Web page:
Every summer Measured Progress welcomes a few standout doctoral students to join the psychometrics team, through the Nambury Raju Internship Program. The program gives up-and-coming psychometricians a chance to put their coursework to practical use, and keeps Measured Progress psychometricians connected to current university programs in the field. This year, we welcomed two accomplished students to the program.
Like our director of psychometrics Dr. Jennifer Dunn, who shared her story in a recent TEDx talk, Jing Jiang became interested in measurement as an undergraduate. Originally from Jiangsu Province in China, Jing majored in statistics with a minor in psychology. She is earning her Ph.D. in Educational Research, Measurement, and Evaluation at Boston College. “Most of my friends and family members are not familiar with psychometrics, so I usually tell them I got an internship at a famous testing company.”
Unhee Ju, originally from Seoul, South Korea, joined Jing in the 8-week program. A doctoral student of Measurement and Quantitative Methods at Michigan State University, Unhee discovered the Measured Progress internship program through the recommendations of her academic advisor and fellow students, and through an AERA/NCME publication.
The core of the internship program is to complete a research project under the guidance and leadership of the Measured Progress psychometrics team. Jing focused her work on post-equating. Equating is used to adjust scores on different test forms so that a particular score indicates the same level of achievement on all of the forms included in the equating study. “Before this internship, I didn’t have much experience in equating and I am new to this field. So choosing this topic was a big challenge. Under the guidance of Measured Progress psychometricians, I quickly become familiar with this topic and developed a specific research direction that is relevant to my current research interest and expertise.”
For her research project, Unhee worked on developing an index to evaluate the efficacy of a particular linking method—the Stocking-Lord method—for the common item nonequivalent design. Unhee explained that “linking is a procedure to place two separate scales (e.g., Grade 3 test scale and Grade 4 test scale) onto the same common scale via a set of common items, which provide the link between the two scales.” Common items are items that are exactly the same in multiple test forms administered to different students. While the Stocking-Lord method is the most widely used linking method, Unhee noted that no index exists to evaluate the performance of the Stocking-Lord linking method in operational settings. “Therefore, my project aims to develop an index and demonstrate its usefulness in evaluating the Stoking-Lord method via both a simulation study and an empirical study.”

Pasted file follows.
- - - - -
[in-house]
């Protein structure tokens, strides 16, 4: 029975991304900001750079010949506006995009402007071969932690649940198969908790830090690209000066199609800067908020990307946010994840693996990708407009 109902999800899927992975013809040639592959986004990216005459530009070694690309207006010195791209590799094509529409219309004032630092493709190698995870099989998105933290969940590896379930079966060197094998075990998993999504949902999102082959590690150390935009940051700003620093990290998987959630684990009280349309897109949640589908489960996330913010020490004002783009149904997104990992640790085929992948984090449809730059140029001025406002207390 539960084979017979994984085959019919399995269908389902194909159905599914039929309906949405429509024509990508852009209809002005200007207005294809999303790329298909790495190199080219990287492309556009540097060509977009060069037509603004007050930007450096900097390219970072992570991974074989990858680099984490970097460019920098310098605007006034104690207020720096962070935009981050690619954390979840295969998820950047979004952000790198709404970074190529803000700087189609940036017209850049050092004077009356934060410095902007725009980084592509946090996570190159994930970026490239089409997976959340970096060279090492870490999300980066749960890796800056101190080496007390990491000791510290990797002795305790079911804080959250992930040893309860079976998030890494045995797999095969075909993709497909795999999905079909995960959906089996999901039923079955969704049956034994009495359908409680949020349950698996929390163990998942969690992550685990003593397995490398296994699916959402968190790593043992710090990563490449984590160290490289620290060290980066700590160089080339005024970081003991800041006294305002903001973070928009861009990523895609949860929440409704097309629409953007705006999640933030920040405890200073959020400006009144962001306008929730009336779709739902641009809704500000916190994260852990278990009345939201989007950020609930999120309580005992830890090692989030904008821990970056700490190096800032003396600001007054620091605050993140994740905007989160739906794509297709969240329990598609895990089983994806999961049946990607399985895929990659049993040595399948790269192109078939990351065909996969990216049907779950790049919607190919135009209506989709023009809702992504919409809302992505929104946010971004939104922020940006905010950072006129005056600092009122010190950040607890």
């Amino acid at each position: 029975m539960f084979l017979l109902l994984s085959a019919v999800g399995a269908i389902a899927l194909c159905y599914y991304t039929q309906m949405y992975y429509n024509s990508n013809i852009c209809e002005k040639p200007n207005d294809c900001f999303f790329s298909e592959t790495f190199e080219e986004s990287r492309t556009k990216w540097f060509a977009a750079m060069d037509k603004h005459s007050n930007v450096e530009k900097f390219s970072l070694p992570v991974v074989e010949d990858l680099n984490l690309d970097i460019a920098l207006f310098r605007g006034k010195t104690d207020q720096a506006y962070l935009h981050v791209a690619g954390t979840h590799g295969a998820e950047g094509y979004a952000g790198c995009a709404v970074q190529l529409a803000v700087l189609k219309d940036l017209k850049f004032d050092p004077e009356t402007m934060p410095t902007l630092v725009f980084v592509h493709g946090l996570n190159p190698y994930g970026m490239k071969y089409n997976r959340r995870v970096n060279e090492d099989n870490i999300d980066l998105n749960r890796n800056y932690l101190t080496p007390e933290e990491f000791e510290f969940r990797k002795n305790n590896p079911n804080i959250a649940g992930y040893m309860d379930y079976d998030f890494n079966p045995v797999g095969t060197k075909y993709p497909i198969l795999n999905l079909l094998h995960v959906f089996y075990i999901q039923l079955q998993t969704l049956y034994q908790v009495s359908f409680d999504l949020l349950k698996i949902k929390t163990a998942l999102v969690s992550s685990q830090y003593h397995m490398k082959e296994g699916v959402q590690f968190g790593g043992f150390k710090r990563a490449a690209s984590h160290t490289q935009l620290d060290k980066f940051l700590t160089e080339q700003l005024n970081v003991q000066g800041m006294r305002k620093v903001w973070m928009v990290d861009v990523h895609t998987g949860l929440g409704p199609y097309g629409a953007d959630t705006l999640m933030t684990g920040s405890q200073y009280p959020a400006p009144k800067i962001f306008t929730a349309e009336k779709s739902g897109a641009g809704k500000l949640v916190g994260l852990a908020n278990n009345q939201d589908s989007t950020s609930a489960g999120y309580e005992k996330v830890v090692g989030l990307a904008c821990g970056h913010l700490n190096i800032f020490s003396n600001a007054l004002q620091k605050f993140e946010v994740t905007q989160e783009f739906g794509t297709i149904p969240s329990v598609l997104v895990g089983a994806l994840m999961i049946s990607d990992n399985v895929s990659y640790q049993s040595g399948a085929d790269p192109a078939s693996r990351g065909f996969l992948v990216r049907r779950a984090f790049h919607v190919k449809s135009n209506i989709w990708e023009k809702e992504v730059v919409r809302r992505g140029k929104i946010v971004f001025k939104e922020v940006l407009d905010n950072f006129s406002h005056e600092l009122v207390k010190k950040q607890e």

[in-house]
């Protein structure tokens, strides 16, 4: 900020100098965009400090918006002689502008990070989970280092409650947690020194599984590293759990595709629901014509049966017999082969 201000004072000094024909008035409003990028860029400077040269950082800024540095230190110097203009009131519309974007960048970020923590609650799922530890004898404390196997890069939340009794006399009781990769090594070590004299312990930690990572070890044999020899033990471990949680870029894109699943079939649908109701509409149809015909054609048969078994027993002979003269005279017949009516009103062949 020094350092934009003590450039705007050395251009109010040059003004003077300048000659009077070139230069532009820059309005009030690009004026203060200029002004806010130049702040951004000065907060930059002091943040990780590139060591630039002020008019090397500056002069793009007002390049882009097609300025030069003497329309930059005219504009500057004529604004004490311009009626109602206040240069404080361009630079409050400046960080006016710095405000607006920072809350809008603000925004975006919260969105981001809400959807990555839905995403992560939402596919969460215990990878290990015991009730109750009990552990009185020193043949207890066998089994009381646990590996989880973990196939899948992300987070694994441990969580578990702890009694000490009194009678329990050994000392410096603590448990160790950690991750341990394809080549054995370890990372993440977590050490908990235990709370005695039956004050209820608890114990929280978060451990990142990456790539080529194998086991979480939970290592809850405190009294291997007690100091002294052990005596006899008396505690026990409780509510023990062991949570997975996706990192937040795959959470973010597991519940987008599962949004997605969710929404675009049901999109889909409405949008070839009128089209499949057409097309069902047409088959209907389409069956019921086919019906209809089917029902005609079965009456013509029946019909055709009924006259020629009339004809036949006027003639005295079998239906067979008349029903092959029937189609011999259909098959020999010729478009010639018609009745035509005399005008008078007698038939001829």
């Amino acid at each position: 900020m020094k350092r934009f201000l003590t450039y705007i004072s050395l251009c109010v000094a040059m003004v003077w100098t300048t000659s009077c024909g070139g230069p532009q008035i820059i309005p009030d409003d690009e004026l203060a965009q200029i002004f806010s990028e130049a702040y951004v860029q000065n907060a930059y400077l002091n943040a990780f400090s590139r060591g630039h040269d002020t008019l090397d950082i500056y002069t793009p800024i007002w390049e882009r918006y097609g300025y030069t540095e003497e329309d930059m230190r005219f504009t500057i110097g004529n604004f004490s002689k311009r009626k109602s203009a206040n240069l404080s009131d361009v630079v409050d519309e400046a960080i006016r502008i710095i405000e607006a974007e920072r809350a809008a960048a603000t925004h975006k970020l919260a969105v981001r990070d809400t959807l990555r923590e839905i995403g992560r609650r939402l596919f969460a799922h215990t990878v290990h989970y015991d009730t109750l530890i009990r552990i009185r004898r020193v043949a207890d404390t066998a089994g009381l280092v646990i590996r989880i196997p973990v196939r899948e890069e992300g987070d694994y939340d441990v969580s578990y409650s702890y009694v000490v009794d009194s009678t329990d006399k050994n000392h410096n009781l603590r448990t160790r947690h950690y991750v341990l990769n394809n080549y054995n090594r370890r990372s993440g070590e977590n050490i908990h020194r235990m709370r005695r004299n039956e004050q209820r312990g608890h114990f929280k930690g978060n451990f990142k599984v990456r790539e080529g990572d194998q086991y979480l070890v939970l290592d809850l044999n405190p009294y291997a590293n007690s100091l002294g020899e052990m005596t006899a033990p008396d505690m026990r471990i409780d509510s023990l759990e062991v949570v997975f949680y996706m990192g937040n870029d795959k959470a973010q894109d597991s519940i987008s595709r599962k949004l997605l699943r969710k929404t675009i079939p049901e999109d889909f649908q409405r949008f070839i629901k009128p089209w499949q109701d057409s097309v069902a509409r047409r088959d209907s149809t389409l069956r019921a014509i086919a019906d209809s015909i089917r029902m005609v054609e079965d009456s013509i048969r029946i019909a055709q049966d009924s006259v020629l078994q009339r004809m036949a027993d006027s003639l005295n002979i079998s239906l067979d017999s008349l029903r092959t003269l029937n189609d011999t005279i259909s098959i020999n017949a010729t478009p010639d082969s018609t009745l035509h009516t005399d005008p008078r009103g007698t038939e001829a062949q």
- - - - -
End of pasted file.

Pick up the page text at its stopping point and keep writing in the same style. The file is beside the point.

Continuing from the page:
Learning About Psychometrics Practice
Beyond their research projects, both Unhee and Jing appreciated being how involved they were in “real-world” operational assessment activities. Jing found that meeting with leadership teams and functional groups was invaluable. “[It was] much more complicated than I thought, but highly organized and cooperative. Also, I learned about staff members’ specific roles, and how they use their expertise in practice, which I could never know in graduate school. In practice, the problems we face might be totally different from those in theoretical research and my responsibility is to develop a solution to deal with some real world questions.”
Unhee also felt her view was broadened. “With the internship, I can learn about concepts and issues associated with operational work and extend the scope of my research,” she said. “In addition, I’m now more aware of the difference between theoretical work and real operational work, which is very important when we think about research topics in education.”
After completing her Ph.D., Jing plans to begin a career in the assessment industry. Unhee hopes to find a dissertation topic that can “contribute to filling the gap between theoretical and empirical work.” Once she completes her Ph.D., she hopes to begin a career in academia or the assessment industry in the United States.
The interns were not the only ones to learn from the internship experience. Staff psychometricians reap benefits, too: They enjoy mentoring their new colleagues, and gain fresh perspective. “Both interns did outstanding work,” said Louis Roussos, senior psychometrician and research scientist. “Their research has given us new tools that will improve the way we evaluate linking items—which is extremely important and relevant to ongoing work for operational assessment programs.”